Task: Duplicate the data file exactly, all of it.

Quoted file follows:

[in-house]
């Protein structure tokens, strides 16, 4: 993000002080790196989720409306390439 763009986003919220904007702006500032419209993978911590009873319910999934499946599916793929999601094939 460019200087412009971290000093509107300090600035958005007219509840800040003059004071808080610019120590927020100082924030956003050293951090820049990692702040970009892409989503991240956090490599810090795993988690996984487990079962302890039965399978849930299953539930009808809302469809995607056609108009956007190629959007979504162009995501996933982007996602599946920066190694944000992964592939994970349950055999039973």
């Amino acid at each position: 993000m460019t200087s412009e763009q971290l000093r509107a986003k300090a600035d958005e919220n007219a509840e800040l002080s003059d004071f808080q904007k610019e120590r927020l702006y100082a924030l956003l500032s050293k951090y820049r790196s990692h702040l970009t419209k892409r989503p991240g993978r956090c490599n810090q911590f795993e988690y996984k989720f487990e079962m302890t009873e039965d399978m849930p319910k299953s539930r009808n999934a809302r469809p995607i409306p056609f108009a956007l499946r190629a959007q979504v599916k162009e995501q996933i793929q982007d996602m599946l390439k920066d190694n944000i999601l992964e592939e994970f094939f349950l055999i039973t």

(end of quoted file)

[in-house]
């Protein structure tokens, strides 16, 4: 993000002080790196989720409306390439 763009986003919220904007702006500032419209993978911590009873319910999934499946599916793929999601094939 460019200087412009971290000093509107300090600035958005007219509840800040003059004071808080610019120590927020100082924030956003050293951090820049990692702040970009892409989503991240956090490599810090795993988690996984487990079962302890039965399978849930299953539930009808809302469809995607056609108009956007190629959007979504162009995501996933982007996602599946920066190694944000992964592939994970349950055999039973």
């Amino acid at each position: 993000m460019t200087s412009e763009q971290l000093r509107a986003k300090a600035d958005e919220n007219a509840e800040l002080s003059d004071f808080q904007k610019e120590r927020l702006y100082a924030l956003l500032s050293k951090y820049r790196s990692h702040l970009t419209k892409r989503p991240g993978r956090c490599n810090q911590f795993e988690y996984k989720f487990e079962m302890t009873e039965d399978m849930p319910k299953s539930r009808n999934a809302r469809p995607i409306p056609f108009a956007l499946r190629a959007q979504v599916k162009e995501q996933i793929q982007d996602m599946l390439k920066d190694n944000i999601l992964e592939e994970f094939f349950l055999i039973t």